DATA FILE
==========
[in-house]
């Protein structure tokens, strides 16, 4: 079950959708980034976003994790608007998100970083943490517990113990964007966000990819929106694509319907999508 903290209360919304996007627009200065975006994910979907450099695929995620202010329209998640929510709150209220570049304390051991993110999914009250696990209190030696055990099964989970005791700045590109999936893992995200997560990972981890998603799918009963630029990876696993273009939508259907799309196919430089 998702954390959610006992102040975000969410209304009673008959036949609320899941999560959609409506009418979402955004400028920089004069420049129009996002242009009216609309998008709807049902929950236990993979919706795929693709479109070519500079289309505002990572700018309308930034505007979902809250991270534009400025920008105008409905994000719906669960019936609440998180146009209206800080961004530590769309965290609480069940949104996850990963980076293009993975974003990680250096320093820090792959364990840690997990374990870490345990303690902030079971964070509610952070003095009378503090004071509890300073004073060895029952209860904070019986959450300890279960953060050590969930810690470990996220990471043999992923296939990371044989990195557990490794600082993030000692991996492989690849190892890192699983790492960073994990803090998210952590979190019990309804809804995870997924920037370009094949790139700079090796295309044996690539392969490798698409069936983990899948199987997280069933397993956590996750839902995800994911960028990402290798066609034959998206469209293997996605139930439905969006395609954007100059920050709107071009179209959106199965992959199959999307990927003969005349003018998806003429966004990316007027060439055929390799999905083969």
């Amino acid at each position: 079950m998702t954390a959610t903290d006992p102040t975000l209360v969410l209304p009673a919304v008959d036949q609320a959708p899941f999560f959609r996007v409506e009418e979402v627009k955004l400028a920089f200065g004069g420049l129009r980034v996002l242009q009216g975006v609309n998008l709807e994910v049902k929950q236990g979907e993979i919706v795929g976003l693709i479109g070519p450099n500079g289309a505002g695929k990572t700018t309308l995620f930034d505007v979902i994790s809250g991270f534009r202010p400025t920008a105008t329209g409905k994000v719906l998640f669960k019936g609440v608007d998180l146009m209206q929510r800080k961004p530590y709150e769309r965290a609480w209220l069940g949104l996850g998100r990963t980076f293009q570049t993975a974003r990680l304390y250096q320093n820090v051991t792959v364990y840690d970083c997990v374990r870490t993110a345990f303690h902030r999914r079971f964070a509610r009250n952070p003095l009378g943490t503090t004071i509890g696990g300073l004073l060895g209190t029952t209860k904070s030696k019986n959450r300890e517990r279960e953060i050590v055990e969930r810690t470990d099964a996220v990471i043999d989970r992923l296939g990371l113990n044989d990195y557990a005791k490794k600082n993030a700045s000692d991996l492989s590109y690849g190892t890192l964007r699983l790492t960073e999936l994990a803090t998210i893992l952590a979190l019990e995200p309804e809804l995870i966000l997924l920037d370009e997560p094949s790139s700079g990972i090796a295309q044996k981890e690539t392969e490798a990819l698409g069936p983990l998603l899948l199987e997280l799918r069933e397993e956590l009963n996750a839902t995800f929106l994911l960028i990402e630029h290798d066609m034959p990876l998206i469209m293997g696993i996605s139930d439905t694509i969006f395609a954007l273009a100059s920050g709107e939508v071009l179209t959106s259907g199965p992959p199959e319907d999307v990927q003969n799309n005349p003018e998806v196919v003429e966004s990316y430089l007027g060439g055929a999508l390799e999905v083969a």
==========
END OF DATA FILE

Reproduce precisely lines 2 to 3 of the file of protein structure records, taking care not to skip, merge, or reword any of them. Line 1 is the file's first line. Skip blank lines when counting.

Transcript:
């Protein structure tokens, strides 16, 4: 079950959708980034976003994790608007998100970083943490517990113990964007966000990819929106694509319907999508 903290209360919304996007627009200065975006994910979907450099695929995620202010329209998640929510709150209220570049304390051991993110999914009250696990209190030696055990099964989970005791700045590109999936893992995200997560990972981890998603799918009963630029990876696993273009939508259907799309196919430089 998702954390959610006992102040975000969410209304009673008959036949609320899941999560959609409506009418979402955004400028920089004069420049129009996002242009009216609309998008709807049902929950236990993979919706795929693709479109070519500079289309505002990572700018309308930034505007979902809250991270534009400025920008105008409905994000719906669960019936609440998180146009209206800080961004530590769309965290609480069940949104996850990963980076293009993975974003990680250096320093820090792959364990840690997990374990870490345990303690902030079971964070509610952070003095009378503090004071509890300073004073060895029952209860904070019986959450300890279960953060050590969930810690470990996220990471043999992923296939990371044989990195557990490794600082993030000692991996492989690849190892890192699983790492960073994990803090998210952590979190019990309804809804995870997924920037370009094949790139700079090796295309044996690539392969490798698409069936983990899948199987997280069933397993956590996750839902995800994911960028990402290798066609034959998206469209293997996605139930439905969006395609954007100059920050709107071009179209959106199965992959199959999307990927003969005349003018998806003429966004990316007027060439055929390799999905083969």
């Amino acid at each position: 079950m998702t954390a959610t903290d006992p102040t975000l209360v969410l209304p009673a919304v008959d036949q609320a959708p899941f999560f959609r996007v409506e009418e979402v627009k955004l400028a920089f200065g004069g420049l129009r980034v996002l242009q009216g975006v609309n998008l709807e994910v049902k929950q236990g979907e993979i919706v795929g976003l693709i479109g070519p450099n500079g289309a505002g695929k990572t700018t309308l995620f930034d505007v979902i994790s809250g991270f534009r202010p400025t920008a105008t329209g409905k994000v719906l998640f669960k019936g609440v608007d998180l146009m209206q929510r800080k961004p530590y709150e769309r965290a609480w209220l069940g949104l996850g998100r990963t980076f293009q570049t993975a974003r990680l304390y250096q320093n820090v051991t792959v364990y840690d970083c997990v374990r870490t993110a345990f303690h902030r999914r079971f964070a509610r009250n952070p003095l009378g943490t503090t004071i509890g696990g300073l004073l060895g209190t029952t209860k904070s030696k019986n959450r300890e517990r279960e953060i050590v055990e969930r810690t470990d099964a996220v990471i043999d989970r992923l296939g990371l113990n044989d990195y557990a005791k490794k600082n993030a700045s000692d991996l492989s590109y690849g190892t890192l964007r699983l790492t960073e999936l994990a803090t998210i893992l952590a979190l019990e995200p309804e809804l995870i966000l997924l920037d370009e997560p094949s790139s700079g990972i090796a295309q044996k981890e690539t392969e490798a990819l698409g069936p983990l998603l899948l199987e997280l799918r069933e397993e956590l009963n996750a839902t995800f929106l994911l960028i990402e630029h290798d066609m034959p990876l998206i469209m293997g696993i996605s139930d439905t694509i969006f395609a954007l273009a100059s920050g709107e939508v071009l179209t959106s259907g199965p992959p199959e319907d999307v990927q003969n799309n005349p003018e998806v196919v003429e966004s990316y430089l007027g060439g055929a999508l390799e999905v083969a």